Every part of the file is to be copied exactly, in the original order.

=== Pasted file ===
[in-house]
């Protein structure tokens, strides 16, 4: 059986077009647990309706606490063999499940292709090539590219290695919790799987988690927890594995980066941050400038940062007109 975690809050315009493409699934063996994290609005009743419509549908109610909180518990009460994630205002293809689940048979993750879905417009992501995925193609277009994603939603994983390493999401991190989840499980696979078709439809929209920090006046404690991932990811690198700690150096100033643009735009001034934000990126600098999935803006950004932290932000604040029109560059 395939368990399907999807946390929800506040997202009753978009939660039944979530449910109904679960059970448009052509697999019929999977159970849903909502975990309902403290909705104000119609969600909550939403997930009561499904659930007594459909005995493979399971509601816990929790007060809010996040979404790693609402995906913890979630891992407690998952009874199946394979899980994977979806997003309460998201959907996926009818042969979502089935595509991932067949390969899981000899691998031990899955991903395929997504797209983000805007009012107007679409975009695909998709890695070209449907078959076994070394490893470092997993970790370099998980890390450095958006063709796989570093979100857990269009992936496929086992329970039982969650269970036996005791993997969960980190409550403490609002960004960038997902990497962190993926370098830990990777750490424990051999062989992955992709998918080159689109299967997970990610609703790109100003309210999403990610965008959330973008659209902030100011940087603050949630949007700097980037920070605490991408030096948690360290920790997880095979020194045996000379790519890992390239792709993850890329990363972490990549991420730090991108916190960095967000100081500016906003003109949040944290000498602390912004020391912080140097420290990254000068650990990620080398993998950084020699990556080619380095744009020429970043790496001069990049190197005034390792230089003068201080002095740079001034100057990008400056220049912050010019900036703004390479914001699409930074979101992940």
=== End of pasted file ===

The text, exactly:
[in-house]
């Protein structure tokens, strides 16, 4: 059986077009647990309706606490063999499940292709090539590219290695919790799987988690927890594995980066941050400038940062007109 975690809050315009493409699934063996994290609005009743419509549908109610909180518990009460994630205002293809689940048979993750879905417009992501995925193609277009994603939603994983390493999401991190989840499980696979078709439809929209920090006046404690991932990811690198700690150096100033643009735009001034934000990126600098999935803006950004932290932000604040029109560059 395939368990399907999807946390929800506040997202009753978009939660039944979530449910109904679960059970448009052509697999019929999977159970849903909502975990309902403290909705104000119609969600909550939403997930009561499904659930007594459909005995493979399971509601816990929790007060809010996040979404790693609402995906913890979630891992407690998952009874199946394979899980994977979806997003309460998201959907996926009818042969979502089935595509991932067949390969899981000899691998031990899955991903395929997504797209983000805007009012107007679409975009695909998709890695070209449907078959076994070394490893470092997993970790370099998980890390450095958006063709796989570093979100857990269009992936496929086992329970039982969650269970036996005791993997969960980190409550403490609002960004960038997902990497962190993926370098830990990777750490424990051999062989992955992709998918080159689109299967997970990610609703790109100003309210999403990610965008959330973008659209902030100011940087603050949630949007700097980037920070605490991408030096948690360290920790997880095979020194045996000379790519890992390239792709993850890329990363972490990549991420730090991108916190960095967000100081500016906003003109949040944290000498602390912004020391912080140097420290990254000068650990990620080398993998950084020699990556080619380095744009020429970043790496001069990049190197005034390792230089003068201080002095740079001034100057990008400056220049912050010019900036703004390479914001699409930074979101992940």